Visiting White Sands is like going to the beach, without an ocean nearby. Family's picnic here with sun shades and beach blankets and barbecue equipment. There are Volley Ball nets set up and several groups of people had brought in waxed sleds to slide down the dunes.

Sleds waiting for riders.
We took a short hike through the dune life nature trail, walked a boardwalk over and between the dunes and enjoyed a picnic lunch. It was a lovely way to spend the afternoon.

We enjoyed the adobe architecture and decorative doors of Las Cruces.
White Sands is not far from Las Cruces, New Mexico. We drove into the historic city twice in order to explore. Our first visit was to attend the Saturday Farmers Market. The Market turned out to be more craft fair than produce market but we did see a great Veterans Day Parade that included marching bands, representatives from all branches of the Military,  local Police, Fire, EMS and Border Patrol. It was quite a spectacle and we were glad to have happened upon it.

 Billy the Kid was convicted of murder and sentenced to hang but escaped after being transferred from Mesilla.
Our second visit to Las Cruces was to the Old Mesilla District. We enjoyed seeing all of the historic adobe houses with stone fences guarding their gardens. Old Mesilla was part of the Wild West. Here at one corner of the Plaza Billy the Kid was jailed while waiting for trial. The old jail is a gift shop that serves delicious coffee now. Francisco Pancho Villa walked these streets. Pat Garrett, the man who killed Billy the Kid, is buried here.

Old Mesilla shop.

Opposite the old jail is La Posta de Mesilla a restaurant that was once a stop on the Butterfield Stagecoach Line. The old adobe building once provided rooms for sleeping, a blacksmith shop and a stable for horses in addition to food service.  

We enjoyed a great lunch of traditional southwest foods while watching restaurant employees decorate for Christmas. The restaurant has a large display of caged parrots and piranha in tanks near the entrance. It was unexpected and delightful. Thanks for the recommendation Mike and Connie Johnson!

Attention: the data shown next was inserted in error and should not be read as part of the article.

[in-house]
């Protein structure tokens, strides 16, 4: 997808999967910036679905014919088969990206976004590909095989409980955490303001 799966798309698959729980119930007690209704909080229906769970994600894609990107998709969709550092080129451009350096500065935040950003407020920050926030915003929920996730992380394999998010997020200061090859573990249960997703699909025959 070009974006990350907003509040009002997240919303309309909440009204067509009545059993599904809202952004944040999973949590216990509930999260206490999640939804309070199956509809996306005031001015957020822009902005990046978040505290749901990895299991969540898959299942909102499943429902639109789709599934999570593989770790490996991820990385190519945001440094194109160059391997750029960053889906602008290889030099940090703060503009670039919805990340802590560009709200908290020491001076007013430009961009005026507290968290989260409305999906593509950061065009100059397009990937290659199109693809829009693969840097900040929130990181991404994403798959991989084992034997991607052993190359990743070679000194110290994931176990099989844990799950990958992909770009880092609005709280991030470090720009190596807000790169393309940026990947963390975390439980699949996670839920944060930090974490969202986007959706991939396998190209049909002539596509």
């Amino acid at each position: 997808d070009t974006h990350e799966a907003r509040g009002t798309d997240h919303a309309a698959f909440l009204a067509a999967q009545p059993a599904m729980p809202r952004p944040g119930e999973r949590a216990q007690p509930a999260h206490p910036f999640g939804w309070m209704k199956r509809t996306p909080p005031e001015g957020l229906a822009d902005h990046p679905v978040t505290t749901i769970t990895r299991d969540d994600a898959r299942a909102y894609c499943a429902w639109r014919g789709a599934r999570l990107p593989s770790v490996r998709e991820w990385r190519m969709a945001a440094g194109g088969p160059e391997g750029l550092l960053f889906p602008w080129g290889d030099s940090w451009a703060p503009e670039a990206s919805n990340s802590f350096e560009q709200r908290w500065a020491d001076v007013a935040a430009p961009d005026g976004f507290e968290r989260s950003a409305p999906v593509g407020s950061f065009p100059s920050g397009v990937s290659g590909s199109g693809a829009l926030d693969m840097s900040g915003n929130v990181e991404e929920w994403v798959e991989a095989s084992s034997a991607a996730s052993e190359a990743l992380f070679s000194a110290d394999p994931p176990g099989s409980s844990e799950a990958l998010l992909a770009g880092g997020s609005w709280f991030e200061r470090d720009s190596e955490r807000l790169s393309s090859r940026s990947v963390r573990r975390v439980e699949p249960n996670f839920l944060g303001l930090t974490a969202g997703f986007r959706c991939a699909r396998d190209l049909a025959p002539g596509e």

The other historic buildings around the Plaza house restaurants and gift shops that feature products from the Southwest and Mexico. Some of the buildings are adobe, others were brick and one had decorative tin siding. We enjoyed looking at all of the woven rugs and blankets whose designs are specific to individuals or families.
Beautiful work.

another Old Mesilla doorway

We left White Sands Missile Range on Friday morning and were thrilled to see a missile test on that last day. I was out walking and Fred was at the RV talking with our neighbor when we each observed the missile streak through the sky and land in a puff of smoke. The sound and a contrail followed a few seconds later. It was an amazing display that we were glad to have seen. US-70 and the access road to the base close during the tests so we were a captive audience for the rest of the testing that morning. Happily we only had to travel about 60 miles to our next destination.

White Sands National Monument
19955 US-70
Alamogordo, New Mexico

Old Mesilla Village
2385 Calle de Guadalupe
Las Cruces, New Mexico

Farmers and Craft Market of Las Cruces
125 N Main St
Las Cruces, New Mexico

Saturdays 8:30-1

Friday, November 17, 2017

Karl G. Jansky Very Large Array

Back in September when we had to change our travel planning. And the new route was going to take us down to New Mexico. I knew we had to make plans to visit the National Radio Astronomy Observatory site. Also called the "Very Large Array" (VLA).

If you have seen or remember the movie "Contact" with Jodi Foster. That movie was filmed on-location at the VLA. 

The VLA is located about 50 miles west of Socorro, NM off of US-60. The site has a total of 27 dish antennas. Each antenna is 82 feet in diameter, standing about 90 feet high, and it weights 230 tons.

They sit in a wide-open section/area of land around open farm land in this Y-shaped configuration when in it's maximum spacing it is 22 miles long. Which make the 27 antennas one of the single powerful telescopes in the world.

The scientists & staff at the VLA adjust or moved the antennas to change the science capabilities every four months. So they can see and observe items out in space day & night 365 days each year. And this all begin back in 1980. 

To move the dish antennas specially-trained employees board a special transporter unit to carefully lift and then relocate the 230-ton dish to one of 72 new positions along the Y-shaped railroad tracks. The array area has over 82 miles of railroad track at the site.

If you enjoy astronomy or outer space and are in this area of New Mexico. Then this is a must-see place to visit and explore.

For more information visit the VLA website : 

Very Large Array Visitor Center
Old Highway 60
Socorro, New Mexico